Most of our anxiety stems from thinking about what did go wrong in the past or might go wrong in the future, with some anxiety occurring during those limited experienced moments when things are really going wrong there and then. It has been suggested that the average person spends about 60% of their waking hours thinking the past and future, and only 40% of their waking hours experiencing the now.
We tend to be avid thinkers and unfortunately much of our thinking may be focused on rehashing negative experiences in the past (which we simply can’t change) and catastrophising the future (which often doesn’t materialise). Whenever we think a negative thought, especially of a threatening nature, our brainstem activates the fight, flight, or freeze response which keeps us in a state of worry or arousal until we neutralise the threat. When we think up our worries about yesterday and tomorrow we stay in a state of arousal for as long as we worry or think about them because we can’t fix or change what has already happened or fix what hasn’t happened yet (and often does not happen).
Most anxiety problems or disorders result from this type of irrational thinking or worrying. Try to spend more time experiencing the now and less time thinking the past and future using some of the following simple strategies:
Regularly check in with yourself. If you catch yourself somewhere in the past or future, ensure that your thinking is actually related to what you should be and are doing in the current moment and that your thinking is actually adding value.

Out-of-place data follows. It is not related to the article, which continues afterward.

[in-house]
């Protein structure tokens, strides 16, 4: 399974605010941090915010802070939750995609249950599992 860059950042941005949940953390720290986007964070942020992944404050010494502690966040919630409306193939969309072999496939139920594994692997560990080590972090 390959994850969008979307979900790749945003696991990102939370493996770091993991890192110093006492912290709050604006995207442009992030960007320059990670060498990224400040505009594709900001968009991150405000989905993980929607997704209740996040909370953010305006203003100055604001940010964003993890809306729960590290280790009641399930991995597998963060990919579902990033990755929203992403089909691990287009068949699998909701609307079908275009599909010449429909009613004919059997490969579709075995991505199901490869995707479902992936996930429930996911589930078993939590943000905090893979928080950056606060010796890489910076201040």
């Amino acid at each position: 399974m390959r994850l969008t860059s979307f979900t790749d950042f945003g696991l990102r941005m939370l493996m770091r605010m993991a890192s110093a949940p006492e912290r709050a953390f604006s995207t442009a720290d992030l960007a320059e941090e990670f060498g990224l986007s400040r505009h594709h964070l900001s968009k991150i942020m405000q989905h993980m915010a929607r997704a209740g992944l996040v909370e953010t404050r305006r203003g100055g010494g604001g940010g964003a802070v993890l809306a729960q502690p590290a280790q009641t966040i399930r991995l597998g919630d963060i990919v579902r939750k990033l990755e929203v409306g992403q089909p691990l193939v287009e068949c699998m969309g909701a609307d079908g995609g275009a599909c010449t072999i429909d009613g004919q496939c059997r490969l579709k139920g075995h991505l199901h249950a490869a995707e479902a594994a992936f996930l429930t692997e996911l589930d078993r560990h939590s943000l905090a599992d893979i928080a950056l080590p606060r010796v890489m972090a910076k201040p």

Get right back into the moment. We can experience the moment but not think it. To experience is to consciously engage with what we are doing through our senses.
To switch your brain from thinking the past and future to experiencing the now, try using the 5 senses game. A version of this is to immediately identify and describe in detail to yourself 5 things you can see in your immediate surroundings, 4 sounds, 3 tactile sensations, 2 smells and 1 taste.
Shift your senses/experiencing onto the meaningful activity that you should be/are currently engaged with. (Of course it is quite important that we know what our meaningful activities are in order to engage with them more consciously, and I will discuss this in more detail in future blogs).
Seek further assistance for thinking and anxiety management.